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Striving to keep ancient art form alive

Updated: Dec 8,2014 9:18 AM

Shadow play has a long history that can be traced back 2,000 years. Using flat puppets to entertain and tell stories, the art form has sunk into relative obscurity with the rise of modern technology. But in some corners of China, artists are striving to keep it alive.

On screen is an abstraction of Chinese legend A Journey to the West, performed by Chen Xueyue.

All over the walls of her shop hang hundreds of shadow puppets, precious antiques from centuries ago.

“The rooster up there is the most intact shadow puppet made in Tang Dynasty (618-907), displaying a very vivid image of it pecking,” she said.

Records show the art appeared during the Warring States Period, over two thousand years ago. It prospered during the Tang Dynasty and peaked in the Song Dynasty. Artists manipulate the puppets behind the lighted screen, singing about tales and legends.

The art form spread across all parts of the country.

“This puppet’s phoenix robe originated in Fengtian, of Shenyang. It has been well known for about 300 years,” she said.

But over the past decades, the shadow puppets have been relegated to history. Their colors have faded, their stories have gone untold.

What makes Chen even sadder is that people’s interest in the traditional art has vanished. Shadow play has been present all through her life.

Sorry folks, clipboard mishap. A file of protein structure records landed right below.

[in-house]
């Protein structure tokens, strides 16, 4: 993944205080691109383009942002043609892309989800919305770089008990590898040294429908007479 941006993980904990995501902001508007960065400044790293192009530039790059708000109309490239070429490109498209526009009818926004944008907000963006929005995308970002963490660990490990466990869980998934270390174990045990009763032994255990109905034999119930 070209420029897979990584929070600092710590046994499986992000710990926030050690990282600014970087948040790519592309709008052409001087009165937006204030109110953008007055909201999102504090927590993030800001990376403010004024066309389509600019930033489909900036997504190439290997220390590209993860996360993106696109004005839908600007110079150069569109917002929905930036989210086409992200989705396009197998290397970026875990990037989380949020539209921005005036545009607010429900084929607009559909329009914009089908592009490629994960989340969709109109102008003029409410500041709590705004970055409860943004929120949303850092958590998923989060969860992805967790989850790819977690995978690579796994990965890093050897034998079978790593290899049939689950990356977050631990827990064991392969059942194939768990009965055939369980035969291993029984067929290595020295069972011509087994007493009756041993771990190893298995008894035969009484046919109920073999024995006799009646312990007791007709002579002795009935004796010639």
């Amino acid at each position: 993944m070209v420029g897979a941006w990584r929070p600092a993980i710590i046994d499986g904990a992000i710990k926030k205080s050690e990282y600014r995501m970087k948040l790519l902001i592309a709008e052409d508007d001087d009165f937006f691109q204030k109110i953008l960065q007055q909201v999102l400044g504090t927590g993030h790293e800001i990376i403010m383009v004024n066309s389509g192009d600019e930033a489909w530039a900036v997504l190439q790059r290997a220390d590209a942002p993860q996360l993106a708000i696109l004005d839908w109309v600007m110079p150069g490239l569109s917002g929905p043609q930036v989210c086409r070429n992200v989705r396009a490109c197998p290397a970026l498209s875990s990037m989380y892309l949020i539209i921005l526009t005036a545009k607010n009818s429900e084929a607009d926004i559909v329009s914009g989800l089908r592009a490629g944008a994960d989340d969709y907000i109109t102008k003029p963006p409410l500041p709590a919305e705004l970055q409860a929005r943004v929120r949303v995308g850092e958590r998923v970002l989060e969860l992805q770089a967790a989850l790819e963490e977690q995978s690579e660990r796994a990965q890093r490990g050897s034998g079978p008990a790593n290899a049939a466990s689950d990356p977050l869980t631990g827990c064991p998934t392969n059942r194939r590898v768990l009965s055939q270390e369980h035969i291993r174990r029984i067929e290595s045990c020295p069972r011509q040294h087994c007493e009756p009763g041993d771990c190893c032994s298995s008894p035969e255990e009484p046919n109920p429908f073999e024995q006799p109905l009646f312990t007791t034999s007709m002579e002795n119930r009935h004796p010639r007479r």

“My grandfather was a shadow play artist and all these shadow puppets were my childhood toys. In 1999, he was diagnosed with cancer. My mother and other relatives of her generation didn’t want to learn the art. Then I looked at my grandfather and asked him to teach me,” she said.

And so the tradition was passed on to her. In the following 15 years she learned shadow puppet making and performing, traveling around the country to learn from masters. But she still feels she has a lot to learn.

“The snowflake carving is one of the most difficult skills in shadow puppet making. Normally, one can start in their sixth year,” she said.

The high level of expertise required, combined with waning public interest have spelled a death sentence for shadow play.

Chen says she is one of the very last shadow play artists in Shenyang.

During performances, she demonstrates how to make shadow puppets, hoping it can rouse interest in the art. She also tries to adapt the topic of her plays to the modern times.

In 2010, she performed a shadow play version of Kung Fu Panda in Cannes. Chen is determined to do everything possible to prevent shadow play from being forgotten.

“I want to keep a record of the all the crafts and knowledge of shadow play in Shenyang, illustrate it and inform people about it. I’ll try my best,” she said.